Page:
BIM and the Evolution of Drafting

BIM and the Evolution of Drafting

Recently, I talked with a major architectural firm about their use of building information modeling. To them, BIM is just another advance of communications and drawings. I can relate.

When I was in college, everybody used pencils. The quality of your lines on the drawings was most important. Then we moved to ink to give them more clarity. Then Auto Cad. We are now on AutoCAD 2012 v. 18.2 which means there have been 26 releases of the software.

As a company, we’ve advanced to the next level of customer-service centered modeling: BIM.

BIM is not a specific piece of software but a group of programs used together to build a data rich model. Stewart Perry uses software from AutoDesk who also own AutoCAD, so BIM is really just an extension of what we have been doing continuing to advance efficient ways of communicating. We use the following:

  • Autodesk Revit Architecture for structure and MEP for modeling
  • Autodesk Navisworks Manage for clash detection and presentation
  • Autodesk Navisworks Freedom for jobsite uses of BIM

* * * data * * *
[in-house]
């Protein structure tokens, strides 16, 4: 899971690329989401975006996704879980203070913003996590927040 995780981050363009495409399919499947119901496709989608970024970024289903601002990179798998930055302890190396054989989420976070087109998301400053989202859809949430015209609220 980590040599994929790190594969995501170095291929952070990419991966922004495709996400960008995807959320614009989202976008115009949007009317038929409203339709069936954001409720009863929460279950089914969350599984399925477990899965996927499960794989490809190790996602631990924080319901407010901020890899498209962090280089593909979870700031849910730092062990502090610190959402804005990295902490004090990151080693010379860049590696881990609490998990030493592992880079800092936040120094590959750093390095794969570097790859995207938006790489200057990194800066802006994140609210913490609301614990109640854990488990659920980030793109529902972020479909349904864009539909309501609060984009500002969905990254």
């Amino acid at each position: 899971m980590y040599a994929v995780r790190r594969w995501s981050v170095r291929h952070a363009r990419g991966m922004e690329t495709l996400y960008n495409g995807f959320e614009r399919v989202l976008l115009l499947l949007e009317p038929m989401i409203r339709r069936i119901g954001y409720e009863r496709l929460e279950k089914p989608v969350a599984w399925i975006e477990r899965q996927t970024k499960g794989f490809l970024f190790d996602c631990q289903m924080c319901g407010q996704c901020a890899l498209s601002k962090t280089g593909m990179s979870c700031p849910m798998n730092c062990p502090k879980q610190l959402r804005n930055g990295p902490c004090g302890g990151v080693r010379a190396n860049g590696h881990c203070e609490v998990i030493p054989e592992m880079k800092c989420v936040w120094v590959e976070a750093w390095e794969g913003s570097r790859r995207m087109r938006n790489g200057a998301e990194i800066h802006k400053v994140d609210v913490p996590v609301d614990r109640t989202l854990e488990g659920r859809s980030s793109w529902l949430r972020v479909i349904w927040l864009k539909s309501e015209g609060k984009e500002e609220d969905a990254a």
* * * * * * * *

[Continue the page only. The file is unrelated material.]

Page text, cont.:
• Autodesk Quantity Takeoff for estimate and budgeting
  • Autodesk Buzzsaw for file management and transfers
  • Microsoft Project for scheduling

BIM takes the lines once drawn by hand on paper with rulers and pencils that evolved into lines on a computer screen created in drafting software. Architects, contractors and owners now have the ability to give meaning to the lines on the screen.

We can assign properties to items in a model that are quantifiable.

A line that used to represent a wall now can show a visual 3D representation of the wall, include information on stud spacing, fire rating and material choices, that can be accessed by those involved in the project.

Communication between the concept in the architect’s head and the reality of the end product has been a source of confusion, delay, and lawsuits. Now the architect can provide more information about the design than ever before. We couldn’t be more pleased.

As a company, we are out of the infancy stages of BIM. We have hired a BIM manager, and are using the technology on three of our projects:

  • Shoppes of Madison – Madison, AL
  • Brookwood Village renovations – Birmingham, AL
  • Redstone Gateway at Redstone Arsenal- Huntsville, AL
  • US Steel’s new headquarter – Birmingham, AL

Has your company started working with BIM? Have you been successful in implementation?

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